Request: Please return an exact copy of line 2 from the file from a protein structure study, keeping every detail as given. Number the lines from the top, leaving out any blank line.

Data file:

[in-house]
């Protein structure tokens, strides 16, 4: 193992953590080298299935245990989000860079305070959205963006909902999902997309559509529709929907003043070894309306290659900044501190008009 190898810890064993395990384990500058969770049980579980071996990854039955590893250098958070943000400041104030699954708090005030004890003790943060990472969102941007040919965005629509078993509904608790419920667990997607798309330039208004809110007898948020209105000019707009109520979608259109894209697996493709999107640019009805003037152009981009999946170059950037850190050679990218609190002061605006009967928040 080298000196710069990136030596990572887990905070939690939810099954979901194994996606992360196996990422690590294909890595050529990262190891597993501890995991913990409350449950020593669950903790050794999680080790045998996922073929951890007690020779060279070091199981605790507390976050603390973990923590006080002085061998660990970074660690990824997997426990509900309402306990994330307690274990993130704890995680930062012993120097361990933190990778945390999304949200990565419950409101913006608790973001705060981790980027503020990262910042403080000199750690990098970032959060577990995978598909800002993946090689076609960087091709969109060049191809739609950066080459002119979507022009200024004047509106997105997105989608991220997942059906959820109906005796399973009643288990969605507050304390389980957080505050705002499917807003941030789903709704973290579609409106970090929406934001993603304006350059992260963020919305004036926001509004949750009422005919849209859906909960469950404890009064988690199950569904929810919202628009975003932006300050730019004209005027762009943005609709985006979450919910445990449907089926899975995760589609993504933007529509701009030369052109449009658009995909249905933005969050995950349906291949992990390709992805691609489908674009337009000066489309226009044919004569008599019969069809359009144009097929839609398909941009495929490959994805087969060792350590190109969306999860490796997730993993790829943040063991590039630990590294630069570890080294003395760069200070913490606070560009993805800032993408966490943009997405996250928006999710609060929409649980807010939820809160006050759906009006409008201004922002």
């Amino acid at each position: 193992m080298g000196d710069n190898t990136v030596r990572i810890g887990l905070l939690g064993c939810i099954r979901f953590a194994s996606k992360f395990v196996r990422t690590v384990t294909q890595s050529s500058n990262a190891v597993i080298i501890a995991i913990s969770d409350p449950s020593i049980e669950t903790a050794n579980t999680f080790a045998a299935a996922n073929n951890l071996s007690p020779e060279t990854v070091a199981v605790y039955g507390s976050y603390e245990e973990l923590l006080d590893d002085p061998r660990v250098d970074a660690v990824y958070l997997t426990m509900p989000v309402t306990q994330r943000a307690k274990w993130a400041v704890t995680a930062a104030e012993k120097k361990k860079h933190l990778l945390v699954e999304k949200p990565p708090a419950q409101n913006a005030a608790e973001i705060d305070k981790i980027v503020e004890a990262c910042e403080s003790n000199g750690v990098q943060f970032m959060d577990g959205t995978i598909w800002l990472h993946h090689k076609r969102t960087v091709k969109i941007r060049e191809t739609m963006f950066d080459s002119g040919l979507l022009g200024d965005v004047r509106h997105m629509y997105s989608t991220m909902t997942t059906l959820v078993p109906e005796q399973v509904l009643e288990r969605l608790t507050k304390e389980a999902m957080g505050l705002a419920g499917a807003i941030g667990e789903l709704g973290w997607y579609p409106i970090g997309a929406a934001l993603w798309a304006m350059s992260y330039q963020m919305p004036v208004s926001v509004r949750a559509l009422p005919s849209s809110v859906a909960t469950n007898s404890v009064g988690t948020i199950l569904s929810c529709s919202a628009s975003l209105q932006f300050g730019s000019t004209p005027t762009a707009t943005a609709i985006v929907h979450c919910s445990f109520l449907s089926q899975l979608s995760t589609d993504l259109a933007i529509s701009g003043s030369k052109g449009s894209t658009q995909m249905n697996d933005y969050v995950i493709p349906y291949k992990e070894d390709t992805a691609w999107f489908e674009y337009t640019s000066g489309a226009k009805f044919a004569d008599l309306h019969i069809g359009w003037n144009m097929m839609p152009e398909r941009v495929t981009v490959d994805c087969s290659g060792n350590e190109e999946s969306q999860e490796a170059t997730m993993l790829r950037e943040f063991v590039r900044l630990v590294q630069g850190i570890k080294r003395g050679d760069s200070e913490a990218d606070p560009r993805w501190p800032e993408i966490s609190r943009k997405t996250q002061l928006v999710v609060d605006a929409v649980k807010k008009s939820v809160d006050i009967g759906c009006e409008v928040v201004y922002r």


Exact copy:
């Protein structure tokens, strides 16, 4: 193992953590080298299935245990989000860079305070959205963006909902999902997309559509529709929907003043070894309306290659900044501190008009 190898810890064993395990384990500058969770049980579980071996990854039955590893250098958070943000400041104030699954708090005030004890003790943060990472969102941007040919965005629509078993509904608790419920667990997607798309330039208004809110007898948020209105000019707009109520979608259109894209697996493709999107640019009805003037152009981009999946170059950037850190050679990218609190002061605006009967928040 080298000196710069990136030596990572887990905070939690939810099954979901194994996606992360196996990422690590294909890595050529990262190891597993501890995991913990409350449950020593669950903790050794999680080790045998996922073929951890007690020779060279070091199981605790507390976050603390973990923590006080002085061998660990970074660690990824997997426990509900309402306990994330307690274990993130704890995680930062012993120097361990933190990778945390999304949200990565419950409101913006608790973001705060981790980027503020990262910042403080000199750690990098970032959060577990995978598909800002993946090689076609960087091709969109060049191809739609950066080459002119979507022009200024004047509106997105997105989608991220997942059906959820109906005796399973009643288990969605507050304390389980957080505050705002499917807003941030789903709704973290579609409106970090929406934001993603304006350059992260963020919305004036926001509004949750009422005919849209859906909960469950404890009064988690199950569904929810919202628009975003932006300050730019004209005027762009943005609709985006979450919910445990449907089926899975995760589609993504933007529509701009030369052109449009658009995909249905933005969050995950349906291949992990390709992805691609489908674009337009000066489309226009044919004569008599019969069809359009144009097929839609398909941009495929490959994805087969060792350590190109969306999860490796997730993993790829943040063991590039630990590294630069570890080294003395760069200070913490606070560009993805800032993408966490943009997405996250928006999710609060929409649980807010939820809160006050759906009006409008201004922002």